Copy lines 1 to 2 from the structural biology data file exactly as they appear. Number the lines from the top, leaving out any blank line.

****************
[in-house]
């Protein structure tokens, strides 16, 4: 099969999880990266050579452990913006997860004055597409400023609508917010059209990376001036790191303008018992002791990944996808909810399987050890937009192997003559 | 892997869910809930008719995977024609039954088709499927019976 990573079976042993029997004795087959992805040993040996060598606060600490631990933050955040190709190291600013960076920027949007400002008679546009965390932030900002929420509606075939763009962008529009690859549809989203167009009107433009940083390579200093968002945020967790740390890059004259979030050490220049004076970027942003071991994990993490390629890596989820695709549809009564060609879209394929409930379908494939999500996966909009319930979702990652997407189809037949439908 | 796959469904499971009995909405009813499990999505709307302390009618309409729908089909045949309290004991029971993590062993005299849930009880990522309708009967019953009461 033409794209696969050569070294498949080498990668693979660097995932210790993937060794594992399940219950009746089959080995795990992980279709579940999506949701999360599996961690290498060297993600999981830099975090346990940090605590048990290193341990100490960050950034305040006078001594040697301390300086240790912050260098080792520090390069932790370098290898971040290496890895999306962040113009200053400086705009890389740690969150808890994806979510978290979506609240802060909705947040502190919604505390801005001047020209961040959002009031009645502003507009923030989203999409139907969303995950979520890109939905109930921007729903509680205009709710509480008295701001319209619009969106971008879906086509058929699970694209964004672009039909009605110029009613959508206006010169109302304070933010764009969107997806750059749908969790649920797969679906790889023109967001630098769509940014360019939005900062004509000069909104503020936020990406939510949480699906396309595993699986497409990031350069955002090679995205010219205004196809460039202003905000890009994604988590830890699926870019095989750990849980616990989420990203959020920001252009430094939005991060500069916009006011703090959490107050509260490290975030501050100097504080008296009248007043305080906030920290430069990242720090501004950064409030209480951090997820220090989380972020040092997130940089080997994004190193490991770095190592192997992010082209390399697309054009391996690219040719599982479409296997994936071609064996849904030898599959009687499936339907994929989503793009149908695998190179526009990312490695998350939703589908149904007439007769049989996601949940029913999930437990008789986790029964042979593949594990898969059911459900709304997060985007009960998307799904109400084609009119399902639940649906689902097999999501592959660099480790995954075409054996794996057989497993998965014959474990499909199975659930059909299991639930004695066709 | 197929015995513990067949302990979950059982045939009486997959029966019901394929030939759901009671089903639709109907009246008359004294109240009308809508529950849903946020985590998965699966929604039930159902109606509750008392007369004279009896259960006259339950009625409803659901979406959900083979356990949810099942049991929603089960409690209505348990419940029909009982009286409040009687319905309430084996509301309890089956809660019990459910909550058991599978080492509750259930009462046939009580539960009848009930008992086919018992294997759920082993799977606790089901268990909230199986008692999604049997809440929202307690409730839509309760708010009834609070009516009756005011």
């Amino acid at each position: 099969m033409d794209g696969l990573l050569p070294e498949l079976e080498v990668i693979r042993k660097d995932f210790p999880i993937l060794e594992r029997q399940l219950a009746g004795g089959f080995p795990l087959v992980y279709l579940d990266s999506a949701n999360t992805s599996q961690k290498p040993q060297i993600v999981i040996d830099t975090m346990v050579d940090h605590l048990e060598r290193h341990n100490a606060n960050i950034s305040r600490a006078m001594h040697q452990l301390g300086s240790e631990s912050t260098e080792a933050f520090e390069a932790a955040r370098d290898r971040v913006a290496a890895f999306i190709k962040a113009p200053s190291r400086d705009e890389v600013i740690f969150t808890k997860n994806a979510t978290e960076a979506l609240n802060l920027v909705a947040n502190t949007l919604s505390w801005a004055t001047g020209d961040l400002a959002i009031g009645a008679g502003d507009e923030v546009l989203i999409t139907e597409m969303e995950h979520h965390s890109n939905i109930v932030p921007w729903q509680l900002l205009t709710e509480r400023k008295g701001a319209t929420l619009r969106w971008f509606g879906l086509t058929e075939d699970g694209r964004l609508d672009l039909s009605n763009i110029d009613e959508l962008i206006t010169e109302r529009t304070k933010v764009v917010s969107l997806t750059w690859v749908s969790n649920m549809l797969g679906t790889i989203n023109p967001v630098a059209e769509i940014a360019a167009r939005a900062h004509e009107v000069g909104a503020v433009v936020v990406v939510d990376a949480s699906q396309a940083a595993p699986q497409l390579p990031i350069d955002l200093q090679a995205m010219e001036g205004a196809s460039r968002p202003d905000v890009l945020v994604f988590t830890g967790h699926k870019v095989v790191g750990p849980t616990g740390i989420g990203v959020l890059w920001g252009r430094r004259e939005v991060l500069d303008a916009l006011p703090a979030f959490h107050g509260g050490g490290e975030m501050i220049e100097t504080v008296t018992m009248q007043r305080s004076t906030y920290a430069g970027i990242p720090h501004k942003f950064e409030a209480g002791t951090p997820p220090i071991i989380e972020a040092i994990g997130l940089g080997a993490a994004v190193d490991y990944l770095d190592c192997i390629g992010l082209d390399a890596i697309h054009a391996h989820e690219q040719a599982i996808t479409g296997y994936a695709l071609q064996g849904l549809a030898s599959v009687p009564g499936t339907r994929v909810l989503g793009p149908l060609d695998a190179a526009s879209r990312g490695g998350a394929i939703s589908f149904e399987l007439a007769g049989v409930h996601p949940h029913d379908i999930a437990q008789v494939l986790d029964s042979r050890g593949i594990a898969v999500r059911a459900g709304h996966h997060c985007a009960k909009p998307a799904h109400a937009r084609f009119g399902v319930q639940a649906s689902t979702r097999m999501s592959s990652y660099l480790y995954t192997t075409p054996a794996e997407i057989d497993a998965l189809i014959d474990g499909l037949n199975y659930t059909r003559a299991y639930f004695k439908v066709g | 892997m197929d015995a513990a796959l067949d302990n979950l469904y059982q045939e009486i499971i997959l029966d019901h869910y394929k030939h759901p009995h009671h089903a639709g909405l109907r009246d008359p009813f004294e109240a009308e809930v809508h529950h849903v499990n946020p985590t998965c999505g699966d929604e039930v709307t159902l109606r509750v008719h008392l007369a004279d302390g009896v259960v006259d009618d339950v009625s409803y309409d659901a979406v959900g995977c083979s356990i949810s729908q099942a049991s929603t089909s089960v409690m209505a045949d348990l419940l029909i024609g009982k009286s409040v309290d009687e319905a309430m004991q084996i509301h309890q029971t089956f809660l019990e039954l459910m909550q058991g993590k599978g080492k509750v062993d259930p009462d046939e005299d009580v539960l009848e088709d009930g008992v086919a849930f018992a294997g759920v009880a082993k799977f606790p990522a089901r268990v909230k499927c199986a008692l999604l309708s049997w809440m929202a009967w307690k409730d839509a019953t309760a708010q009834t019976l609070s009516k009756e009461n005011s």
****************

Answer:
[in-house]
């Protein structure tokens, strides 16, 4: 099969999880990266050579452990913006997860004055597409400023609508917010059209990376001036790191303008018992002791990944996808909810399987050890937009192997003559 | 892997869910809930008719995977024609039954088709499927019976 990573079976042993029997004795087959992805040993040996060598606060600490631990933050955040190709190291600013960076920027949007400002008679546009965390932030900002929420509606075939763009962008529009690859549809989203167009009107433009940083390579200093968002945020967790740390890059004259979030050490220049004076970027942003071991994990993490390629890596989820695709549809009564060609879209394929409930379908494939999500996966909009319930979702990652997407189809037949439908 | 796959469904499971009995909405009813499990999505709307302390009618309409729908089909045949309290004991029971993590062993005299849930009880990522309708009967019953009461 033409794209696969050569070294498949080498990668693979660097995932210790993937060794594992399940219950009746089959080995795990992980279709579940999506949701999360599996961690290498060297993600999981830099975090346990940090605590048990290193341990100490960050950034305040006078001594040697301390300086240790912050260098080792520090390069932790370098290898971040290496890895999306962040113009200053400086705009890389740690969150808890994806979510978290979506609240802060909705947040502190919604505390801005001047020209961040959002009031009645502003507009923030989203999409139907969303995950979520890109939905109930921007729903509680205009709710509480008295701001319209619009969106971008879906086509058929699970694209964004672009039909009605110029009613959508206006010169109302304070933010764009969107997806750059749908969790649920797969679906790889023109967001630098769509940014360019939005900062004509000069909104503020936020990406939510949480699906396309595993699986497409990031350069955002090679995205010219205004196809460039202003905000890009994604988590830890699926870019095989750990849980616990989420990203959020920001252009430094939005991060500069916009006011703090959490107050509260490290975030501050100097504080008296009248007043305080906030920290430069990242720090501004950064409030209480951090997820220090989380972020040092997130940089080997994004190193490991770095190592192997992010082209390399697309054009391996690219040719599982479409296997994936071609064996849904030898599959009687499936339907994929989503793009149908695998190179526009990312490695998350939703589908149904007439007769049989996601949940029913999930437990008789986790029964042979593949594990898969059911459900709304997060985007009960998307799904109400084609009119399902639940649906689902097999999501592959660099480790995954075409054996794996057989497993998965014959474990499909199975659930059909299991639930004695066709 | 197929015995513990067949302990979950059982045939009486997959029966019901394929030939759901009671089903639709109907009246008359004294109240009308809508529950849903946020985590998965699966929604039930159902109606509750008392007369004279009896259960006259339950009625409803659901979406959900083979356990949810099942049991929603089960409690209505348990419940029909009982009286409040009687319905309430084996509301309890089956809660019990459910909550058991599978080492509750259930009462046939009580539960009848009930008992086919018992294997759920082993799977606790089901268990909230199986008692999604049997809440929202307690409730839509309760708010009834609070009516009756005011």